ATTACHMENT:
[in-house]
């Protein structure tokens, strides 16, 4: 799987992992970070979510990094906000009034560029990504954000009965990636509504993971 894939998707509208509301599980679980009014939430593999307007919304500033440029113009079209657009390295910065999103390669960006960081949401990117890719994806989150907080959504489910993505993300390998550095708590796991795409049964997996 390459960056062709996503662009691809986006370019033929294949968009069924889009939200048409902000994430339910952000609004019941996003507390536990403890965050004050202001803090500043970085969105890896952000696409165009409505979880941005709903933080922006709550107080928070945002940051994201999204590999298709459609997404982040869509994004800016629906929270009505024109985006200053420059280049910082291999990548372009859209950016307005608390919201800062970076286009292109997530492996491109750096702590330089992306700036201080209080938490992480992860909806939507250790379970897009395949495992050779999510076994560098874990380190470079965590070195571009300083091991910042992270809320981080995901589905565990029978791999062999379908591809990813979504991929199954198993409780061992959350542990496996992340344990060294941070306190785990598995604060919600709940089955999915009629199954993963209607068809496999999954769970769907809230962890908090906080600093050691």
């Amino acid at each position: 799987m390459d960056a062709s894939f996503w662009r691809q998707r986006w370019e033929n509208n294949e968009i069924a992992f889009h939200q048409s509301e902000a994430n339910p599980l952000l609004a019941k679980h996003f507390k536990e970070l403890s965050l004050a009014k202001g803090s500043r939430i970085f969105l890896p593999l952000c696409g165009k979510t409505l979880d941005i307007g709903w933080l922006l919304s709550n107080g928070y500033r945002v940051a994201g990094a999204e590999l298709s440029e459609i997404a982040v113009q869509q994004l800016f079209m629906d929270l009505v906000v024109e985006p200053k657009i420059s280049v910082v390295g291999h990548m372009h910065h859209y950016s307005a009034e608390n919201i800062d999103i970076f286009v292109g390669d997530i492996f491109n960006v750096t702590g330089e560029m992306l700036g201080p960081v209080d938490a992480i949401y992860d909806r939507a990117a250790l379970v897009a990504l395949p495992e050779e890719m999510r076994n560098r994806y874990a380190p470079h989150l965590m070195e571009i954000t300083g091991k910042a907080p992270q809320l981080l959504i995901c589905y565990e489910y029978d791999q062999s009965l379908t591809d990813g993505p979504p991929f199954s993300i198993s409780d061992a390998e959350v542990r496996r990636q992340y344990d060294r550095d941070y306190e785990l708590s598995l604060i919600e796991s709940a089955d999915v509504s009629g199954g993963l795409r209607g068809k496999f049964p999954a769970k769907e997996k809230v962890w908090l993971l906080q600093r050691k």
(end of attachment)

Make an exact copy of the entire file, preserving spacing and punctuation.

[in-house]
């Protein structure tokens, strides 16, 4: 799987992992970070979510990094906000009034560029990504954000009965990636509504993971 894939998707509208509301599980679980009014939430593999307007919304500033440029113009079209657009390295910065999103390669960006960081949401990117890719994806989150907080959504489910993505993300390998550095708590796991795409049964997996 390459960056062709996503662009691809986006370019033929294949968009069924889009939200048409902000994430339910952000609004019941996003507390536990403890965050004050202001803090500043970085969105890896952000696409165009409505979880941005709903933080922006709550107080928070945002940051994201999204590999298709459609997404982040869509994004800016629906929270009505024109985006200053420059280049910082291999990548372009859209950016307005608390919201800062970076286009292109997530492996491109750096702590330089992306700036201080209080938490992480992860909806939507250790379970897009395949495992050779999510076994560098874990380190470079965590070195571009300083091991910042992270809320981080995901589905565990029978791999062999379908591809990813979504991929199954198993409780061992959350542990496996992340344990060294941070306190785990598995604060919600709940089955999915009629199954993963209607068809496999999954769970769907809230962890908090906080600093050691």
């Amino acid at each position: 799987m390459d960056a062709s894939f996503w662009r691809q998707r986006w370019e033929n509208n294949e968009i069924a992992f889009h939200q048409s509301e902000a994430n339910p599980l952000l609004a019941k679980h996003f507390k536990e970070l403890s965050l004050a009014k202001g803090s500043r939430i970085f969105l890896p593999l952000c696409g165009k979510t409505l979880d941005i307007g709903w933080l922006l919304s709550n107080g928070y500033r945002v940051a994201g990094a999204e590999l298709s440029e459609i997404a982040v113009q869509q994004l800016f079209m629906d929270l009505v906000v024109e985006p200053k657009i420059s280049v910082v390295g291999h990548m372009h910065h859209y950016s307005a009034e608390n919201i800062d999103i970076f286009v292109g390669d997530i492996f491109n960006v750096t702590g330089e560029m992306l700036g201080p960081v209080d938490a992480i949401y992860d909806r939507a990117a250790l379970v897009a990504l395949p495992e050779e890719m999510r076994n560098r994806y874990a380190p470079h989150l965590m070195e571009i954000t300083g091991k910042a907080p992270q809320l981080l959504i995901c589905y565990e489910y029978d791999q062999s009965l379908t591809d990813g993505p979504p991929f199954s993300i198993s409780d061992a390998e959350v542990r496996r990636q992340y344990d060294r550095d941070y306190e785990l708590s598995l604060i919600e796991s709940a089955d999915v509504s009629g199954g993963l795409r209607g068809k496999f049964p999954a769970k769907e997996k809230v962890w908090l993971l906080q600093r050691k």